When I was a small boy my mother used to read to me a short story by Richard Bach entitled, Jonathan Livingston Seagull (Mom if you’re reading this i still have my copy and read it from time to time, and think of our wonderful times of imaginations and stories before ‘sleepy time’).

It was a metaphysical tale about a seagull that transcended reality to become a next level being. My parents were Scientologist, I grew up until about the age of 11 in the Church of Scientology. My childhood tales were not your typical stories, but neither was my home. As a Christian I find great intimacy in my relationships with ‘others’, its part of my story of redemption. Learning how to wander well in this world with ‘others’ so present around me is something that has never been an option for me to choose or not choose, and I would suggest that its not really an option for you. What I remember about this story was the seagull’s wonderful passion for flight; to soar and then to dive deep, deep down into the blue waters beneath.

I think much of Christian spirituality can be expressed through the metaphors of creation – journey – homecoming. When I think about the characters in the bible I relate to best its not necessarily Paul, but rather people like Abram, the father who was brought out of Ur (but Ur remained in him, a part of him, awaiting its own redemption). How can we journey in a pluralistic world, is there guidence and wisdom in scripture to meet us in our needs? How can we journey in a church so diverse, with traditions not our own; is there a place that can speak to us in scripture? I would suggest that indeed there is, and the way it is handled does not rob us of our stories, but rather redeems them and uses them for mission. That place is in Numbers. Consider Dennis T. Olson’s comments on the books message;

As has often been true throughout its history, the church struggles to discern its way forward in a cultural wilderness filled with competing temptations, conflicts over authority, and both the potential promise and problems involved in encountering the “other” in our society – people of other cultures, other faiths, and other concerns. Scripture provides an important source for the church’s discernment of its mission and work in such a time of wilderness or exile. The book of Numbers may be an especially appropriate resource for guidence through the contemporary wilderness of pluralism, competing voices, and shifting foundations in the journey of God’s people into the twenty-first century.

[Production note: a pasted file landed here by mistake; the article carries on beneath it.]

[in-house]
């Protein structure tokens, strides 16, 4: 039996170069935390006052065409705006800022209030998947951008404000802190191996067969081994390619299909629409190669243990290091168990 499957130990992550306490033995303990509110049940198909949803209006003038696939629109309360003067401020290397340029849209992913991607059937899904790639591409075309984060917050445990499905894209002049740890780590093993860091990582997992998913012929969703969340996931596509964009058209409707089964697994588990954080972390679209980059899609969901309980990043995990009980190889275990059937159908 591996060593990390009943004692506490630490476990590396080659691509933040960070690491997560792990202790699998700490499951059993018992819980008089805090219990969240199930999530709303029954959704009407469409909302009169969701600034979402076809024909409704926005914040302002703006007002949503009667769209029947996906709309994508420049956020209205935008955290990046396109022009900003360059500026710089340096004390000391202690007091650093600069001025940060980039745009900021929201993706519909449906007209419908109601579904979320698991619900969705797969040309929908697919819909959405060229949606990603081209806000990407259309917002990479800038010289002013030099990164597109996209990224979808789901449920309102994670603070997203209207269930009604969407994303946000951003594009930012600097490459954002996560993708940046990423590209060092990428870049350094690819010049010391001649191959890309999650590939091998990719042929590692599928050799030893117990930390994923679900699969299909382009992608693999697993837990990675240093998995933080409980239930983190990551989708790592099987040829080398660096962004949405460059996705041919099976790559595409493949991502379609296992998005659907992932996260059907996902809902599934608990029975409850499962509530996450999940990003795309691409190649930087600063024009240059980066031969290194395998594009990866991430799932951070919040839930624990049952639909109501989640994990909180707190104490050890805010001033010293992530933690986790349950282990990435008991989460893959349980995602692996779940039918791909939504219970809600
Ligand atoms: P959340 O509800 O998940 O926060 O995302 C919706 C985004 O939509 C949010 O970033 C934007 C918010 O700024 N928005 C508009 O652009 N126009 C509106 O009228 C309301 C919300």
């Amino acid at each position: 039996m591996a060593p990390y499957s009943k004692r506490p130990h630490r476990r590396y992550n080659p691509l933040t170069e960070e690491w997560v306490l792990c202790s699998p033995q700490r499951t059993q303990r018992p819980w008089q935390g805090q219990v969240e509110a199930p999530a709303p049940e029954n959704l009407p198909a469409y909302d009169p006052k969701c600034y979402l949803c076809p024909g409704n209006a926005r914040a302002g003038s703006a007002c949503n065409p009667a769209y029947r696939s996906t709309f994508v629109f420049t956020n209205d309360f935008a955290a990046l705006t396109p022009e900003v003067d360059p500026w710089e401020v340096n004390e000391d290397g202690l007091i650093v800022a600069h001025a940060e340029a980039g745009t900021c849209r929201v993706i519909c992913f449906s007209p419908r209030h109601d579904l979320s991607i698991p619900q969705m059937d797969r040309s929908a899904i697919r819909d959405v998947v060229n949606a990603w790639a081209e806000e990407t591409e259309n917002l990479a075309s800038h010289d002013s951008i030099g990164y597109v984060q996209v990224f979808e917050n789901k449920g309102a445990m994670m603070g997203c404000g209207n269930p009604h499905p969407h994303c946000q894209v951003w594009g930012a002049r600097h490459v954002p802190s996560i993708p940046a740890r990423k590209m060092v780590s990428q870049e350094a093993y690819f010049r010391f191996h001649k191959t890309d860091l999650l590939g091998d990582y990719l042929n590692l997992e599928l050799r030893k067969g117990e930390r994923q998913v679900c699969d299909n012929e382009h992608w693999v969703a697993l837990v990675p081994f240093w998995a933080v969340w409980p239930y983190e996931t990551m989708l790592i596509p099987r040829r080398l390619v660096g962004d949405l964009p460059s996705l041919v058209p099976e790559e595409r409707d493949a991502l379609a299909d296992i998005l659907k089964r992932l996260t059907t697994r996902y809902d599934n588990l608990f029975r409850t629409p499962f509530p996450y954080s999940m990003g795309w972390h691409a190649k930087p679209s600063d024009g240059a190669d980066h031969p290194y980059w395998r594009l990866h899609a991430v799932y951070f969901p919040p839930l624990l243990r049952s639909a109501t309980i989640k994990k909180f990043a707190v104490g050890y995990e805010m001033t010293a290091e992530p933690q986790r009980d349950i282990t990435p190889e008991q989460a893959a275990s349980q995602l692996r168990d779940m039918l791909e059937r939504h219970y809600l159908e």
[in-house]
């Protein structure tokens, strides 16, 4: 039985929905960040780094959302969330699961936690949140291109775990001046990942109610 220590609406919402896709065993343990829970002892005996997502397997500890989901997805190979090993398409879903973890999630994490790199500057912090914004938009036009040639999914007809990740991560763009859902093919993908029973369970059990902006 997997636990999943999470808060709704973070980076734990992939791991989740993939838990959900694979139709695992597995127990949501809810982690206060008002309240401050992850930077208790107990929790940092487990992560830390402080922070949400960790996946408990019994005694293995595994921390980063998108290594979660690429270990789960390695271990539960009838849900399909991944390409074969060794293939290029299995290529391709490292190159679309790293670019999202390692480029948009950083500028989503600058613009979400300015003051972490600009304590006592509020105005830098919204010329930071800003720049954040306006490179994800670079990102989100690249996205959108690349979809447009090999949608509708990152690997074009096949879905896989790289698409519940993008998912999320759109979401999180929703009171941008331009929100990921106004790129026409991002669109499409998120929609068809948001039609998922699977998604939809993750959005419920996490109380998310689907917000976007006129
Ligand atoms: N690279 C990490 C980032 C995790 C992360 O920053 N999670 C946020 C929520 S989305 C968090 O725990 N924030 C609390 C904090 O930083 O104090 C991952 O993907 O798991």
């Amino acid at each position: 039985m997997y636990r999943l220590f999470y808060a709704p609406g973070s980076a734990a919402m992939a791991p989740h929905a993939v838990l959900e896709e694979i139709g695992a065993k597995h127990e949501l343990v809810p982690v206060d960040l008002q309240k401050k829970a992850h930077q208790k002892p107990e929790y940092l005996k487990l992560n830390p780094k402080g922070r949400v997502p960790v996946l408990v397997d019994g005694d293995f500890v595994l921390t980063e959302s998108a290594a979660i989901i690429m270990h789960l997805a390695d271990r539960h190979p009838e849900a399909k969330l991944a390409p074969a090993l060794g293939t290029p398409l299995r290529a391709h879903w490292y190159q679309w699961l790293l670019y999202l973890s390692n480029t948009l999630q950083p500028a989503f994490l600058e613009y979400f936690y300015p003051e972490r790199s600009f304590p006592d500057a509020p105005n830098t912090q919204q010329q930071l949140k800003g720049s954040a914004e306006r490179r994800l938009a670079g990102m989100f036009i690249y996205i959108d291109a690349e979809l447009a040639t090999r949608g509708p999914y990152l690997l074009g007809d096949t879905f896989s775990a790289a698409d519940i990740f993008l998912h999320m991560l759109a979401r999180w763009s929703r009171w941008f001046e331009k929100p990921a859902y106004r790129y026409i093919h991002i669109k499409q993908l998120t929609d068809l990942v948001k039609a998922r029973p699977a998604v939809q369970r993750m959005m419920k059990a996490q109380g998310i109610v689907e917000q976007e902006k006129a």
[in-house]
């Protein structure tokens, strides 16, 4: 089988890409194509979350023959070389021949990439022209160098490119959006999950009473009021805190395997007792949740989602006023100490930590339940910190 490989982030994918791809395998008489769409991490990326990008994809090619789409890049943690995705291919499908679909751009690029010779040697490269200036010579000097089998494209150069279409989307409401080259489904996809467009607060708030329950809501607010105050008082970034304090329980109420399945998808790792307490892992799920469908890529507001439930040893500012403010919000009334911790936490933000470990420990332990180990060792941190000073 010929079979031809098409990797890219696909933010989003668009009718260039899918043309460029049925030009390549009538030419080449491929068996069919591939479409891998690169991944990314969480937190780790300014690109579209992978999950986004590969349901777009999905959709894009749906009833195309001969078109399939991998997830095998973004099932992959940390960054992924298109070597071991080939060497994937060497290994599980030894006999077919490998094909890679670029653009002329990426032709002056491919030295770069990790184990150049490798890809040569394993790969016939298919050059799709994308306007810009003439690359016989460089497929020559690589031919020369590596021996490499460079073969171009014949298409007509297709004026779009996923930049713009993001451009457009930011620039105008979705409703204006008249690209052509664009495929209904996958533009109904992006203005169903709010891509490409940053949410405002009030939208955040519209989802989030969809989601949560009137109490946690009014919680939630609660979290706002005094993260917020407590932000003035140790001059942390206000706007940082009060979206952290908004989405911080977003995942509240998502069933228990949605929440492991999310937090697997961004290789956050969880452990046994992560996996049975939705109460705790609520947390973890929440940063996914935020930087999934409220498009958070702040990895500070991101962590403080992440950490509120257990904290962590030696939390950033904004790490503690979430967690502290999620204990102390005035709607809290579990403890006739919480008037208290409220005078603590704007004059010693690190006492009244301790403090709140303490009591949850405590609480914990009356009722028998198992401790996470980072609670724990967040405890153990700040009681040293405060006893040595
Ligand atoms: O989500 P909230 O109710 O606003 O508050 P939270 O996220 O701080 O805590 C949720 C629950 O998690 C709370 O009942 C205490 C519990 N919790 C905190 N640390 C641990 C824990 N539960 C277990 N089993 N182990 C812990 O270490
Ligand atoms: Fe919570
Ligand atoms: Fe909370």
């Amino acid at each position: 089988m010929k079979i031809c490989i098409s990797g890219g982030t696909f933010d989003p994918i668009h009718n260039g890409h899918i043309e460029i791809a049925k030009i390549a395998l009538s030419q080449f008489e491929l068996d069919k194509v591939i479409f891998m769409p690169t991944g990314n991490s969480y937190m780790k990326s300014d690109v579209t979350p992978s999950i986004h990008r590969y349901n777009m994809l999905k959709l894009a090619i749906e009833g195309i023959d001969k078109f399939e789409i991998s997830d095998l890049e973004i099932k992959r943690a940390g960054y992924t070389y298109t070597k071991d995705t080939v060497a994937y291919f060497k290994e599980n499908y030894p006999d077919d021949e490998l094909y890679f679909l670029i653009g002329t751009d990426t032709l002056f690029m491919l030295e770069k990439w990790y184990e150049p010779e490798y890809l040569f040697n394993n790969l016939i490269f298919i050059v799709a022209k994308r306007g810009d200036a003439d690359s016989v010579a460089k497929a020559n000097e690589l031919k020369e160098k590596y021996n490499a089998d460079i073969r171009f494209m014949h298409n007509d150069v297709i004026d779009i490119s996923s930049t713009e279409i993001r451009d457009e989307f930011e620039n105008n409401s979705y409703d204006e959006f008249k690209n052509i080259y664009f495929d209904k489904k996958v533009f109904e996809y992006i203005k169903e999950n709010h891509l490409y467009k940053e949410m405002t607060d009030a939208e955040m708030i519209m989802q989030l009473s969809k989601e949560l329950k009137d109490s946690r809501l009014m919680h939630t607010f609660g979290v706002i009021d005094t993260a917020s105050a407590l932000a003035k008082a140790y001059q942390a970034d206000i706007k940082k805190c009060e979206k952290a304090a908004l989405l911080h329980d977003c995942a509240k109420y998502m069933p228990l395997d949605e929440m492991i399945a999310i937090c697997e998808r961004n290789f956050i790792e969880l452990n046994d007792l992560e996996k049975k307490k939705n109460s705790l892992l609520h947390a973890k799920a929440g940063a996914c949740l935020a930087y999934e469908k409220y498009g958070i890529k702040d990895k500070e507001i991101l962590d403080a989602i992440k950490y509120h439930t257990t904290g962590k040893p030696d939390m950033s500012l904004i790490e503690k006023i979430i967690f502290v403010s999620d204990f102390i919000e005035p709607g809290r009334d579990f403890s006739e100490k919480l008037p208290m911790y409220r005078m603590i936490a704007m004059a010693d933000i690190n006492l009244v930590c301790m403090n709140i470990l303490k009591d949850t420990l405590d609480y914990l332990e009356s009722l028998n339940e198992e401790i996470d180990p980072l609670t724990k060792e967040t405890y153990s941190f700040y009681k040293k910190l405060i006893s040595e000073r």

My challenge to you is to consider your own bed-time stories, to be confident that God has been soveriegn over all the days of your life, and to apply the mysteries, the tensions and contradictions, to the way you speak to others about your Spiritual journey. God’s call is to us, its a call ‘out’ and a call ‘toward’, but its heard ‘then’; don’t forget your ‘then’ and forfiet your ability to hear and listen to lost people’s ‘then’ as well.

Carl Ellis has recently reminded me of the power of a God that calls us from ‘then’! In his CCEF lecture Carl shared with an entire audience his very personal struggles with his bi-polar wife, what those struggles did to him, and what they taught him about the nature of Christian community and the nature of his own sin. We can never forget the ‘then’